Jesus longs to be your refuge.  By taking refuge in him, you have nothing to fear.  Granted, taking refuge in Jesus means that you may have to suffer loss.  But even if you lose gifts that God gives you for this world, you have still really lost nothing.  It is all temporary anyway.  Many crave for these things because this is the best they hope to get.  Not so with you.  St. Paul reminds you: Our citizenship is in heaven, and from it we await a Savior, the Lord Jesus Christ, who will transform our lowly body to be like his glorious body, by the power that enables him even to subject all things to himself. (Philippians 3:20-21)  
     Jesus met his goal on the third day—the goal of delivering you from death.  Therefore, you have a refuge even in death.  And your refuge is impenetrable and imperishable.  Even if you must give up earthly things, it is the earth that must give you up on the Last Day.  The Lord Jesus Christ will raise you from the grave and will transform your frail body to be a holy, glorious, immortal body.  Then you will have a place in the glories of heaven with blessings beyond value and beyond measure.  And unlike the blessings in this world, the blessings of heaven cannot be lost or taken away.  On the contrary, your Savior will be there.  And he who sits on the throne will shelter [you] with his presence. (Revelation 7:15)  Jesus longs to be your refuge.  It is a worthless refuge which cannot provide peace and security.  Jesus he provides you with peace and security in God’s kingdom forever.  So fear not.  Jesus longs to be your refuge.  His goal is to save you from sin and deliver you from death.  And he has reached his goal.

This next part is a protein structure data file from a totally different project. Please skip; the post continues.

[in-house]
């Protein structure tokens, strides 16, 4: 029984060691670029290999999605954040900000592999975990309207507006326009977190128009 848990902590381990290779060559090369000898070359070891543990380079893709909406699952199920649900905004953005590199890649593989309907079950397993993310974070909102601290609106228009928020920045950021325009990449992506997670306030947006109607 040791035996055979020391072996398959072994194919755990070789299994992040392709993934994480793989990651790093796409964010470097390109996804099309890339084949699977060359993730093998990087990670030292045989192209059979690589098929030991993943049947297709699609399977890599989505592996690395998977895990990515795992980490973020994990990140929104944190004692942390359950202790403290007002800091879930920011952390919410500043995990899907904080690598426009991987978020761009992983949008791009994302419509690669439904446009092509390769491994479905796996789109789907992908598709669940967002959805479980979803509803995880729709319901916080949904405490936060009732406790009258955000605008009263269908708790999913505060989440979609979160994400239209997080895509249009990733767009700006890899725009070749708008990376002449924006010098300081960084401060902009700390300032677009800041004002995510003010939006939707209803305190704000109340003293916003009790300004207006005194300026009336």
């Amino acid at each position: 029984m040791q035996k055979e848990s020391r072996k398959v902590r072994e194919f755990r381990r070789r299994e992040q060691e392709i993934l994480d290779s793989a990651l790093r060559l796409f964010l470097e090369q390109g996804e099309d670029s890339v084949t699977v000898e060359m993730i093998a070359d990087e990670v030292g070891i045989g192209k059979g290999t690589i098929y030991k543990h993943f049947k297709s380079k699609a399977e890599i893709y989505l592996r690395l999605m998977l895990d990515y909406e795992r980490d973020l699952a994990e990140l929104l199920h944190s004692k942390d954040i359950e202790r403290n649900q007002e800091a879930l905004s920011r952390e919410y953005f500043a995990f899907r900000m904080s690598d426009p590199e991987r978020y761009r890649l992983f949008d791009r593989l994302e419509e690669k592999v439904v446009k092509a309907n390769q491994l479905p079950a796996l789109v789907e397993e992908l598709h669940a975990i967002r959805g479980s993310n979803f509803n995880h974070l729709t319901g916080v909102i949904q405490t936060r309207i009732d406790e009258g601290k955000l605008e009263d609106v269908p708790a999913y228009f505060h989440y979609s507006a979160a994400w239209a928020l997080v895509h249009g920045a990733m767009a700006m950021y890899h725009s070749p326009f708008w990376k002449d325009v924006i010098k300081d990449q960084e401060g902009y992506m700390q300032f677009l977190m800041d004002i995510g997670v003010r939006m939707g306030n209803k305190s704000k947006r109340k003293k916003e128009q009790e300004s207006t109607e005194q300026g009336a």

In the name of the Father and of the Son + and of the Holy Spirit.  Amen.

Friday, February 22, 2013

Prayer of the Day - 2nd Sunday in Lent

Almighty God, you see that we have no power to defend ourselves.  Guard and keep us both outwardly and inwardly from all adversities that may happen to the body and from all evil thoughts that may assault and hurt the soul; through Jesus Christ our Lord, who lives and reigns with you and the Holy Spirit, one God, now and forever.  Amen.

The prayer of the highlights what we do not want to admit: We have no power to defend ourselves.  That is evidence by how easily we are decieved, how frequently we rebel, and how persistently we try to defend ourselves for our sins.  But our sins have no excuses and no defense.  Before the devil, the world, and our own sinful flesh, we have no power to defend ourselves.  Before God, we have no right to defend ourselves.